Hvar, Dalmatian island in Adriatic Sea , is the longest and the sunniest Croatian island and one of the most beautiful islands in the world. It is a part of the central Dalmatian archipelago with the area of 299.6 sq km (length 68.2 km, width up to 10.5 km) and population of 10,648 inhabitants (2011). Hvar Island is administratively part of the Split-Dalmatia county in Dalmatia, Croatia.
The major places (all on the coast of the island) are: the town of Hvar, Stari Grad, Jelsa, Sućuraj and Vrboska. Other places on the coast are: Milna, Sveta Nedilja, Ivan Dolac and Zavala. Places which aren't on the coast are: Brusje, Grablje, Selca kod Starog Grada, Dol, Rudina, Vrbanj, Svirče, Vrisnik, Pitve, Humac, Poljica, Zastražišće, Gdinj, Bogomolje and Selca kod Bogomolja. Island Hvar is separated from the island of Brac (by the Hvar Channel), from the island of Vis (by the Vis Channel), from the island of Korčula (by the Korčula Channel) and from peninsula Peljesac (by the Neretva Channel), while the east cape of the island (Sućuraj) is located just three nautical miles away from the mainland (Drvenik on Makarska Riviera). In front of the western part of the southern coast of Hvar are Pakleni Islands (Pakleni Otoci), and in front of the middle part the island of ŠČedro. A crest stretches across the middle part of the island, with the highest peak Sveti Nikola (St. Nicholas) (628 m); north of it is the fertile Big Field (Velo Polje). The northern coast of the island, with the spacious Stari Grad Bay and a number of coves, is much more indented than the southern.
The island of Hvar was populated already in the prehistoric times and later inhabited by the Illyrians, who came into conflict with the Greek colonizers in the 4th century BC. In Oglavak and Koščak (near Sućuraj on the east cape of island) was the position of the Illyrian queen Teuta place. Numerous tumuli on the island are of Illyrian origin. Hvar accepted the Greek settlers but was the only one that had an Ionic settlement (Pharos, today Stari Grad). Hvar played an important role in the Roman-Illyrian conflicts, when its rulers (Demetrije Hvaranin) tried to preserve its independence. In Roman times Hvar lost its earlier importance. In the 7th century island Hvar came under the Principality of Croatia (Kingdom of Croatia since 925 till 1102). In the following centuries Hvar recognized the sovereignty of the Croatian-Hungarian ruler, the Bosnian King Tvrtko, the Split Duke Hrvoje, the Dubrovnik Republic, Venice, France, Austria, Italy, Yugoslavia and, finally, Republic of Croatia (since 1991). In the 16th and the 17th centuries Hvar was a prominent centre of the Croatian literature (Petar Hektorović, Hanibal Lucić). The town of Hvar and other towns and villages on the island have numerous architectural and cultural monuments, which bear witness to outstanding artistic traditions of the island, the economic prosperity of its population and the relations Hvar used to maintain with cultural centres of the past centuries. Friendly people, well-indented coast, numerous picturesque and intact beaches and bays, virgin nature, very rich historical and cultural inheritance, the scents of lavender, olive trees and wine are the reasons that island Hvar welcomes more and more tourists each year.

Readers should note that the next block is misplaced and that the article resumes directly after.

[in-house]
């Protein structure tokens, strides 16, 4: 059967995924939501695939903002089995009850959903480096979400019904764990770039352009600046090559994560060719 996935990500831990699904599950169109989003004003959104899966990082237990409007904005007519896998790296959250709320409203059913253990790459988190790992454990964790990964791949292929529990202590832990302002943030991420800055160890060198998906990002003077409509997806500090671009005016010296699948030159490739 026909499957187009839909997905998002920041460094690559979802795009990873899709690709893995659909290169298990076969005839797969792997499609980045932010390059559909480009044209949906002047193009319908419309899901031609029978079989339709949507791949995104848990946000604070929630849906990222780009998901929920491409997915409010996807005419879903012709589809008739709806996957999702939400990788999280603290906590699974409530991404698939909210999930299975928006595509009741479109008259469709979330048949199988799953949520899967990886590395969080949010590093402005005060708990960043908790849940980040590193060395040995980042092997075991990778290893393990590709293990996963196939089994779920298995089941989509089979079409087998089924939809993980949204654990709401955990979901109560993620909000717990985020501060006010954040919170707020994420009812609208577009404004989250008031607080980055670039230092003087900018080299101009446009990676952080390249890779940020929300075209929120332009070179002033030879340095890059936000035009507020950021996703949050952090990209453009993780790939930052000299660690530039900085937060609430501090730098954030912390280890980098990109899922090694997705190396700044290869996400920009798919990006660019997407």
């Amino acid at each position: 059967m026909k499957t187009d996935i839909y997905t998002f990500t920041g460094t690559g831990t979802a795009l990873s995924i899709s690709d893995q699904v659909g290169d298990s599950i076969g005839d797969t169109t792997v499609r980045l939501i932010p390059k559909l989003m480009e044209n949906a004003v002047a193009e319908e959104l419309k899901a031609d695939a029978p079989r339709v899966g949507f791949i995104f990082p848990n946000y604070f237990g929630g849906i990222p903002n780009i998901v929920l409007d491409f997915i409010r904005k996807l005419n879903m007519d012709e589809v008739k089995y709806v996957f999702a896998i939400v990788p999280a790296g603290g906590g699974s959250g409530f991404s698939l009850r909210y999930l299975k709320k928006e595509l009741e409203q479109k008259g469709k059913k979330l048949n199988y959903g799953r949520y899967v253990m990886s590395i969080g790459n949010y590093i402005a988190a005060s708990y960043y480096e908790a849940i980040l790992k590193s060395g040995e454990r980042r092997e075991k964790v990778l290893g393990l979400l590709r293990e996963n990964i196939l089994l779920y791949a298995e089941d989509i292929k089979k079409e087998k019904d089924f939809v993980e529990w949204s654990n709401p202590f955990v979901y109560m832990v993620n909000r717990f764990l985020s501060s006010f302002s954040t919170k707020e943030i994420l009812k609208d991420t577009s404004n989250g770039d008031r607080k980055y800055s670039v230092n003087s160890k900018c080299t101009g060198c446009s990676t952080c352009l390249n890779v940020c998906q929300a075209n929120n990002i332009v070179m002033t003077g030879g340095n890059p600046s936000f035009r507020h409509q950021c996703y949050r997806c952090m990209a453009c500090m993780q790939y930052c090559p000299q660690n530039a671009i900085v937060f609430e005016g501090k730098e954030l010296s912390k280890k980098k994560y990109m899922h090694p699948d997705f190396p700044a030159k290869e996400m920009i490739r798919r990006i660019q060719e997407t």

Economy is based on tourism, fishing, farming, viticulture, olive growing and especially on cultivation of rosemary and lavender. The island of Hvar has three fish canneries: Sućuraj, Vrboska and Hvar. Major places on the island are connected by the regional road D-116 Hvar - Sućuraj. Ferry lines: Sućuraj – Drvenik, Stari Grad – Split, Stari Grad – Ancona (Italy). Boat lines: Hvar - Split and Jelsa – Bol (island Brac) - Split.